They will never really die down, but they got quieter after my first show at Berlin Fashion Week. The journalists didn’t know my background and were unbiased. I was suddenly no longer “Nena’s guy.”
Then you were “the shooting star.”
I always had some title stuck to me.
Suzy Menkes once described you as “imaginative,” so that’s a nice title.
Yes, that’s among the highlights of my life as a fashion designer. Suzy Menkes attended Berlin Fashion Week and selected four designers with whom she later held an exhibition at The Corner. I was lucky enough to be among her “favorites.”
You have become more and more famous over the years: German Vogue made a three-part documentary about you; Kylie Minogue has worn your designs – even the Queen of England has heard of you. She had your collection removed from stores in London.
That was funny. I designed a collection called Dear Kate. There was a T-shirt that said: “Harry, you wanna marry me?” – with Kate proposing to Harry. The demand was huge, and we were taken into the big department stores. But it didn’t go down well at all at Buckingham Palace. After three days, the T-shirts had to be taken off the shelves everywhere.
Then we had them distributed at One Direction concerts and told them that the T-shirt was dedicated to Harry Styles from the band. Then it went around the world and we were even on the front page of The Telegraph with the shirt. A few months later I showed a red carpet collection at London Fashion Week called God Save The Queen.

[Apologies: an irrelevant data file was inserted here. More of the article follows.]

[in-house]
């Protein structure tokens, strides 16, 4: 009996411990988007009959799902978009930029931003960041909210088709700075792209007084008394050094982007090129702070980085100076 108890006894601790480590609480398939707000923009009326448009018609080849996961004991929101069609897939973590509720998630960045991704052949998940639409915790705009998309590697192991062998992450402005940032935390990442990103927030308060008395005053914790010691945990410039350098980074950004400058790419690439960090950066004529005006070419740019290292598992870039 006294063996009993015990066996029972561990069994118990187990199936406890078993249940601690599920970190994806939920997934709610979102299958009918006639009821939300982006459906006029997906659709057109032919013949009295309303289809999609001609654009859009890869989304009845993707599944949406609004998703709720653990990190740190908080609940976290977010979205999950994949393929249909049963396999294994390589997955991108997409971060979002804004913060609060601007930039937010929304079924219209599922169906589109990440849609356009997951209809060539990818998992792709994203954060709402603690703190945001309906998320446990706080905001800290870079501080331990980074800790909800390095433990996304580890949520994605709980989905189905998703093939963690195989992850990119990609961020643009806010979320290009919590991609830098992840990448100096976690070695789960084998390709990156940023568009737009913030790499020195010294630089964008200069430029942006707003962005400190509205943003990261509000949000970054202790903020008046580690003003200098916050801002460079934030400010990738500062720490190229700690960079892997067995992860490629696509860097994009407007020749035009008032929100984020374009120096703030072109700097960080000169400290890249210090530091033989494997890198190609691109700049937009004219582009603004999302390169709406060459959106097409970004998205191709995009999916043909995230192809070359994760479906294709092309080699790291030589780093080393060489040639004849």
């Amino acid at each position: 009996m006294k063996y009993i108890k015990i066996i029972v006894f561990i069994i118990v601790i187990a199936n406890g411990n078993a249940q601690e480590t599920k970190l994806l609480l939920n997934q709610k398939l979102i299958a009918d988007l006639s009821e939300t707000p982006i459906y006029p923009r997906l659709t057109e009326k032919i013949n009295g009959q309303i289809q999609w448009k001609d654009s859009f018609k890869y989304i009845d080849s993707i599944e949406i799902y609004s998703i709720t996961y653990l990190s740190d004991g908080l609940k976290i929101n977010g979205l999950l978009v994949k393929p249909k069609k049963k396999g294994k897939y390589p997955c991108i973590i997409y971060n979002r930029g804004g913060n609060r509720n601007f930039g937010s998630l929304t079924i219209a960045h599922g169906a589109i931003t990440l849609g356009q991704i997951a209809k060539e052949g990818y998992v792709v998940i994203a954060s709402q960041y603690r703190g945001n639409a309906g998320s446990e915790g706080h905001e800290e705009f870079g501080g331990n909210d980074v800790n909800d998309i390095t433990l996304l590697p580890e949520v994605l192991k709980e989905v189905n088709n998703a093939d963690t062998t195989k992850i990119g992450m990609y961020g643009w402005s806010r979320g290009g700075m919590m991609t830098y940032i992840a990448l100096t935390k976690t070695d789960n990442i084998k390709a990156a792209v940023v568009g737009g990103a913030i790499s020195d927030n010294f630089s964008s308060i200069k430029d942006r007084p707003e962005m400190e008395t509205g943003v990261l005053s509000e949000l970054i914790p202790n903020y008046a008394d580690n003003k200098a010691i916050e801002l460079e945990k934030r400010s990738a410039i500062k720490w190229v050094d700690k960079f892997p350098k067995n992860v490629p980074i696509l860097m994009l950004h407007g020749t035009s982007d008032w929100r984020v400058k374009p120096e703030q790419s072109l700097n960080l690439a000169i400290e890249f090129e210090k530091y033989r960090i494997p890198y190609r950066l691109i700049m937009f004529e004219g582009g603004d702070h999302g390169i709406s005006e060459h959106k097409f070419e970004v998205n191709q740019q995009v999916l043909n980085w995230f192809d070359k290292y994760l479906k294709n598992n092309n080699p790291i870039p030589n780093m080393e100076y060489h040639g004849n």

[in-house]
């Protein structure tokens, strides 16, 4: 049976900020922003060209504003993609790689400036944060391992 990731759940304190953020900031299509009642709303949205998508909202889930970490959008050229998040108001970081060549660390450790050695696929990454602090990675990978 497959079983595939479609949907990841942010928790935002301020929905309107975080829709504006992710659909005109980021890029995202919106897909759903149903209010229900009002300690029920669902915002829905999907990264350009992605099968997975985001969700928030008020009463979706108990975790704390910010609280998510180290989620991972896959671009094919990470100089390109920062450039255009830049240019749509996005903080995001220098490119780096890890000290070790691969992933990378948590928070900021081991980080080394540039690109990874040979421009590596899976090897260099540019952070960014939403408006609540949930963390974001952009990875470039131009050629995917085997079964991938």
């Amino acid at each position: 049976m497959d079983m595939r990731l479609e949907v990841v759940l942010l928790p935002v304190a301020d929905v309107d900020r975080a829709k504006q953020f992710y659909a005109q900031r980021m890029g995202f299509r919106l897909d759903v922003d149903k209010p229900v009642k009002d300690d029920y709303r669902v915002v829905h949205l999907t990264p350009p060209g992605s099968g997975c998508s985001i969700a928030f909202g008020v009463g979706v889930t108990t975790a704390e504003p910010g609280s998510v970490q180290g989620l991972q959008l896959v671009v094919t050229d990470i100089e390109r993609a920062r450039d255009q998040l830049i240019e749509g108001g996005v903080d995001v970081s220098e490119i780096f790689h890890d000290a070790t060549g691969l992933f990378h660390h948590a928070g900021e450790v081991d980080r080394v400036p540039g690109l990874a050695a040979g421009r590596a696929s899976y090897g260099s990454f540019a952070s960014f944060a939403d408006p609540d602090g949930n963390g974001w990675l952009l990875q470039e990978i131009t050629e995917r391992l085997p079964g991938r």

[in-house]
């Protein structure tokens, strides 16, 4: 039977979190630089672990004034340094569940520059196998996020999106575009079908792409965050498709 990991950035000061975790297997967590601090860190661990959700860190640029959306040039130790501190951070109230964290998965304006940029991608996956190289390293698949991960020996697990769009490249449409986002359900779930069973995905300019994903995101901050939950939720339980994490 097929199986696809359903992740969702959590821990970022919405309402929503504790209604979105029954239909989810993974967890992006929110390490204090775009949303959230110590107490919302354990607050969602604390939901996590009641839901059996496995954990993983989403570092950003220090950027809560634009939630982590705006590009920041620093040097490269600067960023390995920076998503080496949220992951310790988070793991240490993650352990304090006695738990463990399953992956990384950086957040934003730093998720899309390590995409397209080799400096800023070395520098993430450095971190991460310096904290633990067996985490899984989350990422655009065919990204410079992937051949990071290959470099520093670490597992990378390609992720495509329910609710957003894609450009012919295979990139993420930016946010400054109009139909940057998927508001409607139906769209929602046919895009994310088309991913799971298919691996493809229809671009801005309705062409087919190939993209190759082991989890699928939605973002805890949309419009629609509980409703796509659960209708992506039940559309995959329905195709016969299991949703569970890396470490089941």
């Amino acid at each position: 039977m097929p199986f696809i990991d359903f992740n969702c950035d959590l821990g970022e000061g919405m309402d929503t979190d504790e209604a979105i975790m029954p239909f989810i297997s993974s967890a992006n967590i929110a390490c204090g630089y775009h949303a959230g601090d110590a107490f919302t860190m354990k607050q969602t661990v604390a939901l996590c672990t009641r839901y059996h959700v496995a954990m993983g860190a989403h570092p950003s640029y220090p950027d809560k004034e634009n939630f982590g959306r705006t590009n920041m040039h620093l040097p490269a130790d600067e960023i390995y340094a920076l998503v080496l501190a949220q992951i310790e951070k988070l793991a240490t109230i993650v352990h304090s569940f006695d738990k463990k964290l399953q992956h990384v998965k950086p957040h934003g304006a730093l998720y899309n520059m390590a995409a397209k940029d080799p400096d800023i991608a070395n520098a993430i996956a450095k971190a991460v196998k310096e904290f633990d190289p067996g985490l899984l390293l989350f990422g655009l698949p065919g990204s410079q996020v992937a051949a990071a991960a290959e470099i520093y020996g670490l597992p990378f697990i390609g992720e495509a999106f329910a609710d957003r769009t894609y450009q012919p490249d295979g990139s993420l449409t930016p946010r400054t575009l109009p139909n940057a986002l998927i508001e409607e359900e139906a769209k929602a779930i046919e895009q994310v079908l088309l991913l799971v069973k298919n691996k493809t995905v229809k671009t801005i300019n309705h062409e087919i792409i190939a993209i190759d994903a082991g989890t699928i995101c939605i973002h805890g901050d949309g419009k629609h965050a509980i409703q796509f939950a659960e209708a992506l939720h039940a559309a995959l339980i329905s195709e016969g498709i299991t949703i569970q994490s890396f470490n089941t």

In 2011 you brought investors into your label – Kilian Kerner became a joint stock company. Why did you decide to take this step?
I wanted to build my label into a lifestyle group and the investors opened up a lot of opportunities. We started by selling the second line, Kilian Senses, in ten stores. Within 18 months, it was 14 countries. We had stores in London, Berlin…our shows became bigger, more elaborate, more expensive…
In return, you no longer had the freedom to make decisions. With investors, you had to make compromises.
Not everything that happened with the label was good. I signed things too quickly, things I should have thought about more carefully.